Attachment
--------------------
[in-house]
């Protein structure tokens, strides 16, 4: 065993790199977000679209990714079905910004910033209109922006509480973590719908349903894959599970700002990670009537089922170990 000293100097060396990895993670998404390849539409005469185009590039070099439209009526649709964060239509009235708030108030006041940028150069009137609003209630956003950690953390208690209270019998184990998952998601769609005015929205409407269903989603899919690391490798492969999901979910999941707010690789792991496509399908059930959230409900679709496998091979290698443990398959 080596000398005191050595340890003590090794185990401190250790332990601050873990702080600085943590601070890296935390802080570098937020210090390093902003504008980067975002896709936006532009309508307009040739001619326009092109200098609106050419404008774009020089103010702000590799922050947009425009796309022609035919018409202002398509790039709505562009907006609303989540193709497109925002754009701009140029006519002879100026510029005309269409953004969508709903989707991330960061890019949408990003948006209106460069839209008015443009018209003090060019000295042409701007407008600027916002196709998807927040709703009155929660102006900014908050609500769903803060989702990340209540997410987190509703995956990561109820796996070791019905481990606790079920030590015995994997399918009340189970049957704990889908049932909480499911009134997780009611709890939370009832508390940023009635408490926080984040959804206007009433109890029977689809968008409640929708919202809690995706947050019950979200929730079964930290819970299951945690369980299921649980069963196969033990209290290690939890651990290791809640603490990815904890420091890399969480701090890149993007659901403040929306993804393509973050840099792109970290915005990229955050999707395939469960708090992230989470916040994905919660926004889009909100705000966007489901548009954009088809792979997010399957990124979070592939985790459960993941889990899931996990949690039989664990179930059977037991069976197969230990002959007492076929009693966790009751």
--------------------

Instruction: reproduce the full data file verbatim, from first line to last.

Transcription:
[in-house]
């Protein structure tokens, strides 16, 4: 065993790199977000679209990714079905910004910033209109922006509480973590719908349903894959599970700002990670009537089922170990 000293100097060396990895993670998404390849539409005469185009590039070099439209009526649709964060239509009235708030108030006041940028150069009137609003209630956003950690953390208690209270019998184990998952998601769609005015929205409407269903989603899919690391490798492969999901979910999941707010690789792991496509399908059930959230409900679709496998091979290698443990398959 080596000398005191050595340890003590090794185990401190250790332990601050873990702080600085943590601070890296935390802080570098937020210090390093902003504008980067975002896709936006532009309508307009040739001619326009092109200098609106050419404008774009020089103010702000590799922050947009425009796309022609035919018409202002398509790039709505562009907006609303989540193709497109925002754009701009140029006519002879100026510029005309269409953004969508709903989707991330960061890019949408990003948006209106460069839209008015443009018209003090060019000295042409701007407008600027916002196709998807927040709703009155929660102006900014908050609500769903803060989702990340209540997410987190509703995956990561109820796996070791019905481990606790079920030590015995994997399918009340189970049957704990889908049932909480499911009134997780009611709890939370009832508390940023009635408490926080984040959804206007009433109890029977689809968008409640929708919202809690995706947050019950979200929730079964930290819970299951945690369980299921649980069963196969033990209290290690939890651990290791809640603490990815904890420091890399969480701090890149993007659901403040929306993804393509973050840099792109970290915005990229955050999707395939469960708090992230989470916040994905919660926004889009909100705000966007489901548009954009088809792979997010399957990124979070592939985790459960993941889990899931996990949690039989664990179930059977037991069976197969230990002959007492076929009693966790009751």